Returning to the conversation, after a weekend spent violating the Third and Sixth commandments (as well as some of the dietary laws set down in Leviticus), the conversation continues...
Originally Posted by DNMakinson
For the 1st group: the primary issue is often Young Earth vs Old Universe, evolution being an issue in that it requires the Old Universe. A literal interpretation of Gen 1-6 requires for them a Young Earth. This is based on the concept that Christ and Paul both quote and refer to Gen 1-6, and further requires that it be literally interpreted, wholly true, or else one must reject the Christian faith outright.
This is a good point, and one which I sometimes forget on account of its complete absurdity, despite the fact that my mother is a biblical literalist. I'm going to diverge a bit into analysis of scripture itself (even though I said I wouldn't) because it's important to have some background.
What I find quite interesting about this argument is that the book of Genesis actually contains two entirely separate accounts of creation. The first is the one which most people are familiar with, starting out "In the beginning, God created the heavens and the earth..."
and going on to describe various acts of subsequent creation taking place over a six day timeframe. (Gen 1:1-31)
Turning the page, however, there is a second telling of the creation story in Gen 2:4-23. This account differs greatly from the first not only in the tone and style of writing, but in the "facts" presented, specifically the order of events.
The first account breaks out creation such that one significant event happens on each consecutive day, as follows:
- Big Bang.
- Earth cools, atmosphere forms.
- Continents appear, plant life forms.
- Dust and fallout settle, atmosphere becomes clear enough to see the night sky through.
- Marine and avian life form.
- Mammals appear, culminating in homo sapiens.
The second account, by comparison, reads not so much like an instruction manual as a fireside fable. It breaks down creation not by day, but rather meanders through the process in a sort of poetic tone, pointing out major milestones along the way. What's really important, however, is that it lays out specific events in a different order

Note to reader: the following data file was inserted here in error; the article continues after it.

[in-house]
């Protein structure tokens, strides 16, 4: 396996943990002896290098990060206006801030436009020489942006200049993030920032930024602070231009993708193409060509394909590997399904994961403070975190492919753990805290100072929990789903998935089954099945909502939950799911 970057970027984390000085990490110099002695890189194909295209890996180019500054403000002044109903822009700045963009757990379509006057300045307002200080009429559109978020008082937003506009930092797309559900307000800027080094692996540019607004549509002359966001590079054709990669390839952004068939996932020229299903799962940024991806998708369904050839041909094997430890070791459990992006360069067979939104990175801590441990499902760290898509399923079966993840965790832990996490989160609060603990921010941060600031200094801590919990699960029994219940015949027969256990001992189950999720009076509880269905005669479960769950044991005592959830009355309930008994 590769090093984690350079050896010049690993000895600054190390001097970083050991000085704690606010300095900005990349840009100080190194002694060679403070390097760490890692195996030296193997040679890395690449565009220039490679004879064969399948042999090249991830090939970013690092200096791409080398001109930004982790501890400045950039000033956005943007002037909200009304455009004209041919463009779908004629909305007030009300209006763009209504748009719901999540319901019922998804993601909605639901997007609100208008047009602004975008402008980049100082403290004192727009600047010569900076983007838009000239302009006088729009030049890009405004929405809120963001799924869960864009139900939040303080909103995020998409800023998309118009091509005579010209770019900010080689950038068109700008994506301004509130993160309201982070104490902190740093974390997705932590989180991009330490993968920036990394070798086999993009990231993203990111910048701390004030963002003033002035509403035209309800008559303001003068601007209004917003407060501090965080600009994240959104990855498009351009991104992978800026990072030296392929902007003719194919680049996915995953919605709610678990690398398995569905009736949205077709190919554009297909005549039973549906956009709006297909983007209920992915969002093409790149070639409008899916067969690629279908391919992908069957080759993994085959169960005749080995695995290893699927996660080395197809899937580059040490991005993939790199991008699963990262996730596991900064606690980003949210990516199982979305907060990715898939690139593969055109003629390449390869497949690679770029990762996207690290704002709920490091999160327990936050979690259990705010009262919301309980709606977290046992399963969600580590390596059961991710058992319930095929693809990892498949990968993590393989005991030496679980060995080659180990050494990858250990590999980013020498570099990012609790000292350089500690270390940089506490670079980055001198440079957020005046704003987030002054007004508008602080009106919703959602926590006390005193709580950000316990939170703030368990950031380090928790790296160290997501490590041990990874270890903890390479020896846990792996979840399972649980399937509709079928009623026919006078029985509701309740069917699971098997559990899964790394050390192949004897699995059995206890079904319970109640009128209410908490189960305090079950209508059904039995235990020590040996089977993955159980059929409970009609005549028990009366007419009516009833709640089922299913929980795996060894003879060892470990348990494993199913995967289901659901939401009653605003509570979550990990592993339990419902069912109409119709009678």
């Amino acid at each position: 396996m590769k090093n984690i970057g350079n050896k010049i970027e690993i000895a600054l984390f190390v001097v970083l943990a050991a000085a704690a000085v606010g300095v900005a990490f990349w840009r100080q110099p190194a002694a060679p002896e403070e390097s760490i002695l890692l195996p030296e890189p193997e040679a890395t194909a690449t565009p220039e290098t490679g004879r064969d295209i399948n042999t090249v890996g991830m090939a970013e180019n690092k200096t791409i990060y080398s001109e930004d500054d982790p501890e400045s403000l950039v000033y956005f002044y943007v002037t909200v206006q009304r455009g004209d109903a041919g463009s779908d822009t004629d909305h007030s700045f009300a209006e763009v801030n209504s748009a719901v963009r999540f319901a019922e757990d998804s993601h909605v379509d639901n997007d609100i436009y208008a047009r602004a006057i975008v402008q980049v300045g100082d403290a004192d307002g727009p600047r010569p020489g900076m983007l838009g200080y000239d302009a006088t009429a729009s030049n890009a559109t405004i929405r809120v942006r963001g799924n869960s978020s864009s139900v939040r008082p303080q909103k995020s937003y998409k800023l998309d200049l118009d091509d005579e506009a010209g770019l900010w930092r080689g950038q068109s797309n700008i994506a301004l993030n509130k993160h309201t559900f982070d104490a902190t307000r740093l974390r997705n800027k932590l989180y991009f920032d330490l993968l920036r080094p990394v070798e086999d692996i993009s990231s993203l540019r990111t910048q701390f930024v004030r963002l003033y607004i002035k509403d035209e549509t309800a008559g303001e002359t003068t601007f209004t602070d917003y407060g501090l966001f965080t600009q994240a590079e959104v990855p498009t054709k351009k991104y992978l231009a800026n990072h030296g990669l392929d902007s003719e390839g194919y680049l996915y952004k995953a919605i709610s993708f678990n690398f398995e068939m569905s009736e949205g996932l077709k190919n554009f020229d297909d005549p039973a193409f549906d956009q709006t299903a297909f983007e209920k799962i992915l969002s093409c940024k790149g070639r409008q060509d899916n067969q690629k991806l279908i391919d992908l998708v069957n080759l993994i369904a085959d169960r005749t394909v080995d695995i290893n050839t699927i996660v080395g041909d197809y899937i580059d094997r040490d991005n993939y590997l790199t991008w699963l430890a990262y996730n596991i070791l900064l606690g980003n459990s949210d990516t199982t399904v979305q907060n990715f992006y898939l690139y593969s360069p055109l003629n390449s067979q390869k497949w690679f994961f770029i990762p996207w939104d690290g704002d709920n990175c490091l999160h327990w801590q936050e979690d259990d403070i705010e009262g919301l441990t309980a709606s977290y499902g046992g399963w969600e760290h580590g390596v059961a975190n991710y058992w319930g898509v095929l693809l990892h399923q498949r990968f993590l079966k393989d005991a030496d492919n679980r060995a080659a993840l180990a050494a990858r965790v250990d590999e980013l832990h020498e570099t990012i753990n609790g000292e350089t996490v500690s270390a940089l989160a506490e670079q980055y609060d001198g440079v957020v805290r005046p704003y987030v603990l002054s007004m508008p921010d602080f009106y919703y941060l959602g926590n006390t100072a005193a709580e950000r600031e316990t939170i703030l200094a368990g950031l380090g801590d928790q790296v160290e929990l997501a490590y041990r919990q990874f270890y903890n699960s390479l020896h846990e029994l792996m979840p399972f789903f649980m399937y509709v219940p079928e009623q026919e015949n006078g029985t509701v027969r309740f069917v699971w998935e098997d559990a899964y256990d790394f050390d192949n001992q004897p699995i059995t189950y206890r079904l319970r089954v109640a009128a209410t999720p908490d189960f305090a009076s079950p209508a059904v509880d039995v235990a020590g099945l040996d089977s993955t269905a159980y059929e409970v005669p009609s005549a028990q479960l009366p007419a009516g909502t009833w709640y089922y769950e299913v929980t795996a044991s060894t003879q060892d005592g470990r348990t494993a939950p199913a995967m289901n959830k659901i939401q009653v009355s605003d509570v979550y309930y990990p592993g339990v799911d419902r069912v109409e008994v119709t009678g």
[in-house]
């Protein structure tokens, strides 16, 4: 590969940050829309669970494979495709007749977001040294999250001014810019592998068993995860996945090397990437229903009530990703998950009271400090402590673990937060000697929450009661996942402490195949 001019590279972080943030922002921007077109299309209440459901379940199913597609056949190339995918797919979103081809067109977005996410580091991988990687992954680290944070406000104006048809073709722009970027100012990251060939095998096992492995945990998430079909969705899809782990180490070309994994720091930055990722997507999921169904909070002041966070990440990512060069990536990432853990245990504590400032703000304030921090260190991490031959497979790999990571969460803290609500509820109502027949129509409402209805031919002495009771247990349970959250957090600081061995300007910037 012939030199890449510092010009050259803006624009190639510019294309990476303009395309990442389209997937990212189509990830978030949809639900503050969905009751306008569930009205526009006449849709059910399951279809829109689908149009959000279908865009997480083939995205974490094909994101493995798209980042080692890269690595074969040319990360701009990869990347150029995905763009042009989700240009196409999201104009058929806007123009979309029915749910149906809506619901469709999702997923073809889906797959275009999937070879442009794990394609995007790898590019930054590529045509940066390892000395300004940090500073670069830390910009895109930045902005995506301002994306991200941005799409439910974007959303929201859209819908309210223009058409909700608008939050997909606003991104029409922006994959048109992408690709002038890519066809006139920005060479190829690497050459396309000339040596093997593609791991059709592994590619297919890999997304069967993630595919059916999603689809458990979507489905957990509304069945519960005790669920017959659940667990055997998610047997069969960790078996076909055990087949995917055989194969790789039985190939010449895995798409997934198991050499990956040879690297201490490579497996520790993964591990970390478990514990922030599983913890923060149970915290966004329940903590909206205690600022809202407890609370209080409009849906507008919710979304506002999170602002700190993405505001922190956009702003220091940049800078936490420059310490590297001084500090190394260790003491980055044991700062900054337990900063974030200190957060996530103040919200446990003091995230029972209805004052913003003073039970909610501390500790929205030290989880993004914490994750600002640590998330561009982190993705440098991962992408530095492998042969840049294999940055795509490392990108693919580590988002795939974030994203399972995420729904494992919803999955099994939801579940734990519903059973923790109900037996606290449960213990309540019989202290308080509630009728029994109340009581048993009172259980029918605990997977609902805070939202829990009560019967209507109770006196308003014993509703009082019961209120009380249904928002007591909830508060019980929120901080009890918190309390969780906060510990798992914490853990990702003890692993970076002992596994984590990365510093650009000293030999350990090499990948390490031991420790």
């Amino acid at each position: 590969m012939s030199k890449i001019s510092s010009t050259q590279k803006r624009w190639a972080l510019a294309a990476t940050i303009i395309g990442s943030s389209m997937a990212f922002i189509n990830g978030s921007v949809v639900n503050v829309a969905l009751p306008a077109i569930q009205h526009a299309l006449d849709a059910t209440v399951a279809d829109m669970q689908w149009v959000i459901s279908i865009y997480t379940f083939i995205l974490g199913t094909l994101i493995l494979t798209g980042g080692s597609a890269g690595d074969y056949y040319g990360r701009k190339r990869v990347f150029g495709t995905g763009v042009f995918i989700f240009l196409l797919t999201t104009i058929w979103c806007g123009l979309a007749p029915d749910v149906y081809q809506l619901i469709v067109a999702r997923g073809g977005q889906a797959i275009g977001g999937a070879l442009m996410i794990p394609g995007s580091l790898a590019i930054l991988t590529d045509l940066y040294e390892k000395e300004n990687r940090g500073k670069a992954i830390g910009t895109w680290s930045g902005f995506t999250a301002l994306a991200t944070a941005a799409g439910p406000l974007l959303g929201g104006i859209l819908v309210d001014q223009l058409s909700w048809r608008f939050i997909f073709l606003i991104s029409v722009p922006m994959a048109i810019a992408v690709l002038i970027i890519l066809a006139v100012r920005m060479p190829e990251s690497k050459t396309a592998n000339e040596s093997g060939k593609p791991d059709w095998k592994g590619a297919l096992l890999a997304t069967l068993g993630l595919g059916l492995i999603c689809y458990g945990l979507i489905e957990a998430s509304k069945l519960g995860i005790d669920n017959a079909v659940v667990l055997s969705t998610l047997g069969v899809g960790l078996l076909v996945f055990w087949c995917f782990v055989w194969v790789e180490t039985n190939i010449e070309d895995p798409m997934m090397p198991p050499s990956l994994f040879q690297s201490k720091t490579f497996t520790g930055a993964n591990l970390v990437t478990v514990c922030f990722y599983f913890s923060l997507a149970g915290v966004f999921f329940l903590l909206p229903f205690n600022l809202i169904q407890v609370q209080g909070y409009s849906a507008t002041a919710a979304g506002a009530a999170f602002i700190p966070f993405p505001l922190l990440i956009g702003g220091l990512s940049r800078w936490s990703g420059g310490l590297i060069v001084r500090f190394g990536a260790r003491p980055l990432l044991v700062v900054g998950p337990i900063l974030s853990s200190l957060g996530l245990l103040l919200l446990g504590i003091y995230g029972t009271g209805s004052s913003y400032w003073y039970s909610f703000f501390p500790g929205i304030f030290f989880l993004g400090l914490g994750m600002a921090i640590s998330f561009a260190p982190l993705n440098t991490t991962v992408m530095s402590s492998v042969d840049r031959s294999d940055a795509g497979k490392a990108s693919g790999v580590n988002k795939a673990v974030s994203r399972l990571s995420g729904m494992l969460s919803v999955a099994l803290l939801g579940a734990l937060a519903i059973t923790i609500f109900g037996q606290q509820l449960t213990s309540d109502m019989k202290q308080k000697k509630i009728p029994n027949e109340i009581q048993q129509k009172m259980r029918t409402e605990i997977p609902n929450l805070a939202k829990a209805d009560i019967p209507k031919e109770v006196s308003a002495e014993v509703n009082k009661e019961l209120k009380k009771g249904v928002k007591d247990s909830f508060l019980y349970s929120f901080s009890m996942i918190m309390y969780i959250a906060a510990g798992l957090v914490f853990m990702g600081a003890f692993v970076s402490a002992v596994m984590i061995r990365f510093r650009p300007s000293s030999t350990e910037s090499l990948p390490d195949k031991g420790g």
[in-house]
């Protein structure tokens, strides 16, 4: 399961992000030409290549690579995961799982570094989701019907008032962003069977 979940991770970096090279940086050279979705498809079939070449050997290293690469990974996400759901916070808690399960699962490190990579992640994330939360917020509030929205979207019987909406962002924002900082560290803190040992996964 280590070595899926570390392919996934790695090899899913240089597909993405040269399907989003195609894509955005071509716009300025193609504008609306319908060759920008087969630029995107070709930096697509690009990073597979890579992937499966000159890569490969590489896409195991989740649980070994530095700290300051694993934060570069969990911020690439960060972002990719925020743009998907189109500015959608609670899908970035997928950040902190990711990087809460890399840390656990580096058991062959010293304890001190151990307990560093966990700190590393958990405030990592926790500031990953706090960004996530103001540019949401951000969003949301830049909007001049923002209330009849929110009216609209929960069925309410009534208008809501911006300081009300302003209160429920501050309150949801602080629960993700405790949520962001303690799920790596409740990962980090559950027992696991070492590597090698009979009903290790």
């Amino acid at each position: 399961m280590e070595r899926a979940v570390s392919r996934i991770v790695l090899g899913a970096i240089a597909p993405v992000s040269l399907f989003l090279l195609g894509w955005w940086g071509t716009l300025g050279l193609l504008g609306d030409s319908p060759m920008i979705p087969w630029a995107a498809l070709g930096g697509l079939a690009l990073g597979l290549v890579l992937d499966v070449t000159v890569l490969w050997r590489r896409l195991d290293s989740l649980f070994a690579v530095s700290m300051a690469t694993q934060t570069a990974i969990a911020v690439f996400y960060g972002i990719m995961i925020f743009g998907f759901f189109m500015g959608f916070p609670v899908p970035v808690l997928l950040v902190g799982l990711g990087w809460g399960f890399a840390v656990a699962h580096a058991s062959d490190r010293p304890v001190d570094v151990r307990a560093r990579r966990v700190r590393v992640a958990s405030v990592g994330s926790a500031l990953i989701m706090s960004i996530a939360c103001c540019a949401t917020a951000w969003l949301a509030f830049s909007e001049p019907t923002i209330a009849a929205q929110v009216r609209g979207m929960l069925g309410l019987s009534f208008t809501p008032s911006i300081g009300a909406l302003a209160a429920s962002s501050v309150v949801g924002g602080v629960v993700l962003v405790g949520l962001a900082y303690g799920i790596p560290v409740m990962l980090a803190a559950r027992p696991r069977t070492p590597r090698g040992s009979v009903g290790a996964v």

than the first account. Man before animals, for instance. Man before woman, vs both at the same time. Man before plant life (?!) vs. after. And so on...
Now, scholars have debated these points to death for centuries, and there's little incentive for me to continue that analysis. While I'd love to have been a fly on the wall to hear this debate at the First Council of Nicaea which, in 325 AD under the commission of Roman Emperor Constantine, pieced together all the little scraps of ancient manuscript into a "coherent" text which we today recognize as the modern Christian bible, that's clearly a moot point.
The best explanation which I have heard for this is also the simplest. That what we have here are simply two different transcriptions of a story whose origin comes from a pre-literate society, passed down over thousands of years through oral tradition until fixed in stone (literally) by two very different cultures in two very different languages.
Now, that having been said, it becomes impossible to state that every single word in the entire bible is literally true. It simply cannot be the case, nor would we EXPECT it to be, given that no autographic sources for any of the Old Testament exist. If we presuppose an extant, underlying faith in the fundamental concepts of Christianity, then we must view the Bible as being ALLEGORICAL
Where did the six-day model come from? Who knows- no person was standing there watching the universe being created and writing it all down in real-time. Perhaps whoever wrote down what we know as Genesis 1 heard the story told over the course of six nights sitting around a campfire in his ancient village. Perhaps whoever originated the story in pre-historic times received it in the form of Divine Revelation from God (eg: while hallucinating a burning bush on top of a mountain) over a period of six days. These are all just guesses (which I hesitate to even write, for fear that z31maniac will latch on and start critiquing them rather than the larger argument)
and in the end, it doesn't matter at all.
What matters is that since Gen 1 and Gen 2 contain material which is even trivially and superficially inconsistent, it becomes not mere unnecessary but unreasonable to require a strict, literal interpretation of either.
As such, I cannot accept the argument that a "Young Earth" is necessary to a Creationist model of the origin of life, nor that the notion of an "Old Universe" (as is generally held to be necessary by ALL branches of modern science, from Astronomy to Zoology)
is in any was incompatible with Creationist doctrine.
And THAT, in case it was unclear earlier, is why Darwinian Evolution and Biblical Creationism are not inherently incompatible ideas.